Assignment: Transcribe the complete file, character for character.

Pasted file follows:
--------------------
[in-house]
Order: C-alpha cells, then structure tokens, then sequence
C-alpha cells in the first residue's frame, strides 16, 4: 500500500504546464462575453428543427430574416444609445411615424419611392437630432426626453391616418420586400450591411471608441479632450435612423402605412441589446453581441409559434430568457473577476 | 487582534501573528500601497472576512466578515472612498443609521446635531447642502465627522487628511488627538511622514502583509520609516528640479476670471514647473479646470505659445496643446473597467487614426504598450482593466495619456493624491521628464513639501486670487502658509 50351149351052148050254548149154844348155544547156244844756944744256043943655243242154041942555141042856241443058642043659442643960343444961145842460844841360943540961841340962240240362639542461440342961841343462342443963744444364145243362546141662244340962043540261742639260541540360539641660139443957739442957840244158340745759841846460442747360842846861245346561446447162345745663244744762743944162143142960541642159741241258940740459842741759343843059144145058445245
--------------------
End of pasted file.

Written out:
[in-house]
Order: C-alpha cells, then structure tokens, then sequence
C-alpha cells in the first residue's frame, strides 16, 4: 500500500504546464462575453428543427430574416444609445411615424419611392437630432426626453391616418420586400450591411471608441479632450435612423402605412441589446453581441409559434430568457473577476 | 487582534501573528500601497472576512466578515472612498443609521446635531447642502465627522487628511488627538511622514502583509520609516528640479476670471514647473479646470505659445496643446473597467487614426504598450482593466495619456493624491521628464513639501486670487502658509 50351149351052148050254548149154844348155544547156244844756944744256043943655243242154041942555141042856241443058642043659442643960343444961145842460844841360943540961841340962240240362639542461440342961841343462342443963744444364145243362546141662244340962043540261742639260541540360539641660139443957739442957840244158340745759841846460442747360842846861245346561446447162345745663244744762743944162143142960541642159741241258940740459842741759343843059144145058445245